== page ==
Remains of the old church discovered
THE remains of an old church dating from before the end of the 12th century were found at the Saint-Jean-Baptiste church.
Archaeological research carried out at the church, located on Church Street, in March and May of this year uncovered the remains of the ancient church which was described in the 1120s by the 12th-century English historian, William of Malmesbury.
The date of construction of the old stone church remains undetermined, but it is hoped that further tests can reveal when it was built.
Reverend Colin Alsbury reports: âWith funding from the Culture Recovery Fund for Heritage, we were able to ask Context One Heritage & Archeology to investigate the areas under the wooden flooring at the west end of St John the Baptist in March.
“This work was undertaken as part of a feasibility study for the potential replacement of part of the wooden parquet with new stone flooring in accordance with the ideas suggested by the Diocesan Advisory Committee in relation to our reorganization of the area. reception at the west end of the church.
âTest pits have been opened on either side of the Nave in the second bay of the West End. As expected, evidence of burials in the church has been found – no graves have been disturbed and all disarticulated remains encountered have been re-buried.
âTests by a structural engineer revealed that the ground was quite soft with a propensity to be unstable on the north side, although a little firmer on the south side. Discussions with our church architect and others resulted in the opinion that any future replacement of wood flooring with stone should be done through the installation of a load-bearing beam structure rather than be supported by the potentially unstable earthen ground.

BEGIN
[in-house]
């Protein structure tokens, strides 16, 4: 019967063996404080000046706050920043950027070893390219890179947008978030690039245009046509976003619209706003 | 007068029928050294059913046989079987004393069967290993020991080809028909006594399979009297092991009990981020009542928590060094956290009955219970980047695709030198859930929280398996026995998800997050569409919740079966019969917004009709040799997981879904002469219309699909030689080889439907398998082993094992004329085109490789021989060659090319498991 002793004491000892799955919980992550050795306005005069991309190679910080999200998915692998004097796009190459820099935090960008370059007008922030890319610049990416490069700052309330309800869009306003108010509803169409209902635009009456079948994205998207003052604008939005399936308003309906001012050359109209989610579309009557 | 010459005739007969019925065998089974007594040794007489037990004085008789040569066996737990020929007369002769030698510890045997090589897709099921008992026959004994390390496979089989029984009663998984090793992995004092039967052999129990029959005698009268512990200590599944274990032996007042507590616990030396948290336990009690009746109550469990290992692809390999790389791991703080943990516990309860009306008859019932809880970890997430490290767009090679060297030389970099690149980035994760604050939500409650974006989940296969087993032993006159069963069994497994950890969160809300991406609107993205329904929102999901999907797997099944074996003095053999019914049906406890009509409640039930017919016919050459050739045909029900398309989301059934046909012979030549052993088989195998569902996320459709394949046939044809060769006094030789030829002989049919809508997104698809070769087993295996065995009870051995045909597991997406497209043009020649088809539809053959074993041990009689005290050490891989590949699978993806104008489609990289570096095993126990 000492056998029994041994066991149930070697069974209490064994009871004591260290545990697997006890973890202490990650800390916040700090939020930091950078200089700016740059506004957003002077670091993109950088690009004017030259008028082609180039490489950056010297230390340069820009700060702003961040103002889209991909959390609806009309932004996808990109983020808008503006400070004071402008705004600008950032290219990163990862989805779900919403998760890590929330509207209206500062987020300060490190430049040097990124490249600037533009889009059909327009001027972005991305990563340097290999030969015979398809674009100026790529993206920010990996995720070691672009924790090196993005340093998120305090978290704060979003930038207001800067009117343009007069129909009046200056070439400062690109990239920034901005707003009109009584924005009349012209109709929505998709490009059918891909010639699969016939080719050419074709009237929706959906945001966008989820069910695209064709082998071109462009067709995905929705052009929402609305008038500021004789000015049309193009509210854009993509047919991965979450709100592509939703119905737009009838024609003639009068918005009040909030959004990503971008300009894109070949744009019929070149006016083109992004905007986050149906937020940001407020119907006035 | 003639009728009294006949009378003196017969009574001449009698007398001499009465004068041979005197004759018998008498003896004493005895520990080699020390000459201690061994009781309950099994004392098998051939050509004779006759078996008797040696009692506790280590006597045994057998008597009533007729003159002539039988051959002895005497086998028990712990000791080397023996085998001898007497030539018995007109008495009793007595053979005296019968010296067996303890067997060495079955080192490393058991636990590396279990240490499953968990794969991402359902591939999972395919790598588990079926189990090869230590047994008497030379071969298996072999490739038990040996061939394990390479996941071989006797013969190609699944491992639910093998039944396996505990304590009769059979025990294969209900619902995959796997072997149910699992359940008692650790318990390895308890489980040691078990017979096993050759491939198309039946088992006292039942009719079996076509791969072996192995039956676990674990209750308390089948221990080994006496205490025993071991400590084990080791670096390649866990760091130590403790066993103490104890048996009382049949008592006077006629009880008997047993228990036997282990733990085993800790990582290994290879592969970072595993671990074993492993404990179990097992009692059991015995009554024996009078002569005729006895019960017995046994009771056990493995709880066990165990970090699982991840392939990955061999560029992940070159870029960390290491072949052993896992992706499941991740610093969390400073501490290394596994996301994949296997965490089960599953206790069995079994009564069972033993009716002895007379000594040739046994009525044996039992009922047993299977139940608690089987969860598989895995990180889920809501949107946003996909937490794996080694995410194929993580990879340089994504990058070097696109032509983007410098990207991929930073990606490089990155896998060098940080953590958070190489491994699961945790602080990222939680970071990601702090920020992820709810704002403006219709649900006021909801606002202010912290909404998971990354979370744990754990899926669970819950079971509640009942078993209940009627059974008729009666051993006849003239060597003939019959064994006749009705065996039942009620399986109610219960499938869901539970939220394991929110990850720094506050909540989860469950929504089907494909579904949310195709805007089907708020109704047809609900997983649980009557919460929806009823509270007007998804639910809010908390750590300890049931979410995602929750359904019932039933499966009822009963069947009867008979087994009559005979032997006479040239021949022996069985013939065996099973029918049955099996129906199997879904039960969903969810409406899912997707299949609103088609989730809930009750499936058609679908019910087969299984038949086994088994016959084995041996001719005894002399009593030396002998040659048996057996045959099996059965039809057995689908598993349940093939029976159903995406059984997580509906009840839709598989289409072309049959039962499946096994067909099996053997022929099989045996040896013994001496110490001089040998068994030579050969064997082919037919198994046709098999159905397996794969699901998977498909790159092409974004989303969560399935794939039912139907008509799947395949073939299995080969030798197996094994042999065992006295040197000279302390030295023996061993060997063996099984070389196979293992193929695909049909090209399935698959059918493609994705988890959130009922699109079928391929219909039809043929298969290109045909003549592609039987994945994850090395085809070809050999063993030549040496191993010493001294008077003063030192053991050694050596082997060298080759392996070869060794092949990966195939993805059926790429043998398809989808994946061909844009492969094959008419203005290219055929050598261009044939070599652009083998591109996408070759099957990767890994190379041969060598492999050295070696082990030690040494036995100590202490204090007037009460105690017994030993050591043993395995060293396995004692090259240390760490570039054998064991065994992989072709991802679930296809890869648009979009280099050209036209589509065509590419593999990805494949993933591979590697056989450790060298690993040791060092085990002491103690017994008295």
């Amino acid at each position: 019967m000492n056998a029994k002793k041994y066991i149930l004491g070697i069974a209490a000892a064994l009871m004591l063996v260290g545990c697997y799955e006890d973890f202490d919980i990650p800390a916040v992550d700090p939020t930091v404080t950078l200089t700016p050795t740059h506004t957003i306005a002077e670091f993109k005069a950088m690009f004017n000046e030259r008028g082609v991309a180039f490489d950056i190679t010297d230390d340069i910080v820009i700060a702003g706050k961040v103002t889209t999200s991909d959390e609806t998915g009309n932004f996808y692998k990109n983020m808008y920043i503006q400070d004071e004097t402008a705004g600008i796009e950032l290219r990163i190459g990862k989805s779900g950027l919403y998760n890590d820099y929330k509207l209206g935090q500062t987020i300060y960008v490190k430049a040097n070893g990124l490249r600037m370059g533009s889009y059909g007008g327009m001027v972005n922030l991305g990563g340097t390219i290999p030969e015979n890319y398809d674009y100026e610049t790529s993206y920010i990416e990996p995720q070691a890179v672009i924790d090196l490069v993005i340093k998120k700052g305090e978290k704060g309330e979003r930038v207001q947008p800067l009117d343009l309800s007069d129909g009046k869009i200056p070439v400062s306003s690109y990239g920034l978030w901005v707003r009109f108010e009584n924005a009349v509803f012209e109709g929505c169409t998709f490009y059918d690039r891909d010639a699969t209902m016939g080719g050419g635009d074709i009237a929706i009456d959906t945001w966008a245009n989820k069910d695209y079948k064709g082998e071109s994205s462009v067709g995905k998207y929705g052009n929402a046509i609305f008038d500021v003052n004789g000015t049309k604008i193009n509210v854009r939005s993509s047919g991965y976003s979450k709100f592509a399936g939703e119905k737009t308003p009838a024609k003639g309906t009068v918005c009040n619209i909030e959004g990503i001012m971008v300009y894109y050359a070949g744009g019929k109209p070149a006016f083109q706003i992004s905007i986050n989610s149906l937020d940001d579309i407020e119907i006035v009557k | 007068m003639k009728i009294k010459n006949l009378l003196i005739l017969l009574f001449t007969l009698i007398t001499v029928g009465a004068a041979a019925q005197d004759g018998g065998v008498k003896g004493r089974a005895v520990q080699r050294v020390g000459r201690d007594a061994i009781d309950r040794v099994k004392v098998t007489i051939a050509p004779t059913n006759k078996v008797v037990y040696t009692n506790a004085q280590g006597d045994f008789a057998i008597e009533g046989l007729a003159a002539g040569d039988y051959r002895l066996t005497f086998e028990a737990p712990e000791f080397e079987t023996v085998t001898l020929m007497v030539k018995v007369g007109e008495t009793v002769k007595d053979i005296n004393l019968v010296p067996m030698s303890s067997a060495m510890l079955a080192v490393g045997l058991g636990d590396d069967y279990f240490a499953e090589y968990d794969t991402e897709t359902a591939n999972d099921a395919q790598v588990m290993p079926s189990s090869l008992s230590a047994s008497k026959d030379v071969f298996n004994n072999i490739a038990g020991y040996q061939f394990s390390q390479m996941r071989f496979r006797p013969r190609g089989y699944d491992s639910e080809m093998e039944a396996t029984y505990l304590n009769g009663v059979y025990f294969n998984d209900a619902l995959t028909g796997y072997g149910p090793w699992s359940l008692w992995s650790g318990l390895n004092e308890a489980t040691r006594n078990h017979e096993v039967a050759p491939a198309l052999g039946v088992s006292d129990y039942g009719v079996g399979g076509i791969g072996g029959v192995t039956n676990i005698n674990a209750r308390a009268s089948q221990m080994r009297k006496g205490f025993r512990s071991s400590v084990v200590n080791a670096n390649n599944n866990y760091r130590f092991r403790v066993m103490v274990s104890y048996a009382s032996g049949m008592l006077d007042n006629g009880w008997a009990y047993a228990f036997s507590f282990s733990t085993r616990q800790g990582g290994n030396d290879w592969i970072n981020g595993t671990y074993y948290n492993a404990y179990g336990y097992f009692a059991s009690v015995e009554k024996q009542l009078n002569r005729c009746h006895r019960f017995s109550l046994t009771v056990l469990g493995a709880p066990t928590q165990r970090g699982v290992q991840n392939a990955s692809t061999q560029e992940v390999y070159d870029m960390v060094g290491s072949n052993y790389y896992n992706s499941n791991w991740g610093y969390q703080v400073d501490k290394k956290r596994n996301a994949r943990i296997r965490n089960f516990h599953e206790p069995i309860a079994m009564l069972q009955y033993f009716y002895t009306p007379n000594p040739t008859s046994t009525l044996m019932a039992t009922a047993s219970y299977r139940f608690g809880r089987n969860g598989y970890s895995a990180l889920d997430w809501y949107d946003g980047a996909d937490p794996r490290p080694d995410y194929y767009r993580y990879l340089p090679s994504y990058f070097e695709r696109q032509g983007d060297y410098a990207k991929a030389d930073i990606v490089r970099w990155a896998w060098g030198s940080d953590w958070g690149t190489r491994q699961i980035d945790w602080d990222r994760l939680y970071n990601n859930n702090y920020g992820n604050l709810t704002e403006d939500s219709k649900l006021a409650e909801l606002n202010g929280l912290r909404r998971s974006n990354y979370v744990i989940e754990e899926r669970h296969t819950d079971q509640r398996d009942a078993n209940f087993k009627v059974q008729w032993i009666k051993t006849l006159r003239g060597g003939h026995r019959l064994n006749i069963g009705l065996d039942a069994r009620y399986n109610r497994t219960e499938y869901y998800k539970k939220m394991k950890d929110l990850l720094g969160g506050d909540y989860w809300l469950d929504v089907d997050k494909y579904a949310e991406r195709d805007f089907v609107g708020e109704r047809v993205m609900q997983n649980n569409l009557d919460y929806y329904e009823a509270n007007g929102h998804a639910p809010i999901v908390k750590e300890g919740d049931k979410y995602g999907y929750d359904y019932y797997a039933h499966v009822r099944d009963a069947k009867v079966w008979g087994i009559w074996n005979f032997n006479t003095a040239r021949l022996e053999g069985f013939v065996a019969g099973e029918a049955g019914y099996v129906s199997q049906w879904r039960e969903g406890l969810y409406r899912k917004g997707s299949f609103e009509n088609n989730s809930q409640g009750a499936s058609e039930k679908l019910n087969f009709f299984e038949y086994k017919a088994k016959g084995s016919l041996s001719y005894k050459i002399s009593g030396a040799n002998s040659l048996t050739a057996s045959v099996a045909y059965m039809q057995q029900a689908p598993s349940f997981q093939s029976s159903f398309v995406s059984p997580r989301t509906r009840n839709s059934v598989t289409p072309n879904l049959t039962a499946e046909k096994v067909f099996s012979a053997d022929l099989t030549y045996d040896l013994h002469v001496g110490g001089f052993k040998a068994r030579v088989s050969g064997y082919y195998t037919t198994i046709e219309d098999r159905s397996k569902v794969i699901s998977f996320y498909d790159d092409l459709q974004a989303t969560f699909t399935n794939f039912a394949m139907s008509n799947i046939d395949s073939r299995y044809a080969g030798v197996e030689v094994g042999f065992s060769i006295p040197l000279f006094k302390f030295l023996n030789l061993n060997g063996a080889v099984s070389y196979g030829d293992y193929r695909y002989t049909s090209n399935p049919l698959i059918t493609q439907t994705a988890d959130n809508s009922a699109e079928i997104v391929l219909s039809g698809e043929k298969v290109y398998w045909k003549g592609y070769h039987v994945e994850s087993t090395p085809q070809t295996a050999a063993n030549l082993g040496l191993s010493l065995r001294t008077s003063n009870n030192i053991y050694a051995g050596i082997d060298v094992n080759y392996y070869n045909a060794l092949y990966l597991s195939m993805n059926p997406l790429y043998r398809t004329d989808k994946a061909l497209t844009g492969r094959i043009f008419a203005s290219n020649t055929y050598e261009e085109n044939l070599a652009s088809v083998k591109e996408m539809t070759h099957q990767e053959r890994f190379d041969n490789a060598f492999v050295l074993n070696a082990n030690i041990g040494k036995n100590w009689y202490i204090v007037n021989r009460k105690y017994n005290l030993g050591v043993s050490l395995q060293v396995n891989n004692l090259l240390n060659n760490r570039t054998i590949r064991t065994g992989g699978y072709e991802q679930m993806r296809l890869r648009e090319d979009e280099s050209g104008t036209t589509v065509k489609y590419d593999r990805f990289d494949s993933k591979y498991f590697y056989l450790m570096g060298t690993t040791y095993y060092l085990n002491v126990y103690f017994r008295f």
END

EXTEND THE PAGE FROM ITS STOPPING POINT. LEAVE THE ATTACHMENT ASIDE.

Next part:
âAnother pair of test pits were opened near the center of the nave, near the line where the late 12th century building would have ended. Large crypts with brick walls and capped with stones were discovered in the middle of the nave. Evidence of foundations stolen in this area and some remains of stone walls along with evidence of instability in the west end allowed for an extension of investigative permits and Context One returned in May to carry out further funded work. by the St John’s Restoration Fund.
âArchaeological research has uncovered the west wall and the long side walls of a building predating the church at the end of the 12th century. A significant linear disturbance immediately west of this line suggests where the west end wall of the late 12th century church was removed when the church was extended to its present size in the early 19th century. Fifteenth century.
“A wall angle on the south side of the Nave and the associated cropped foundations on the north side indicate the presence of a stone building exceeding 10 meters in length with an interior width of 4 meters, and with a slightly lower interior floor level. to that of the later medieval church.
âThis earlier building was on the site before the late 12th century reconstruction work carried out under the direction of Abbot of Cirencester, then rector.
“These remains correspond to those described by William of Malmesbury at the beginning of the 12th century when he wrote of a stone church on the site larger than that of Bradford on Avon:” Stat ibi adhuc et vicit diuturnitate sua tot secula “- ‘He stands there, still surviving the centuries’ [Anglia Sacra vol 2 pp7-8].
“For now, the date of construction of this stone church remains undetermined, but it is hoped that some samples pending radiocarbon dating may provide scientific evidence relating to its lifespan.”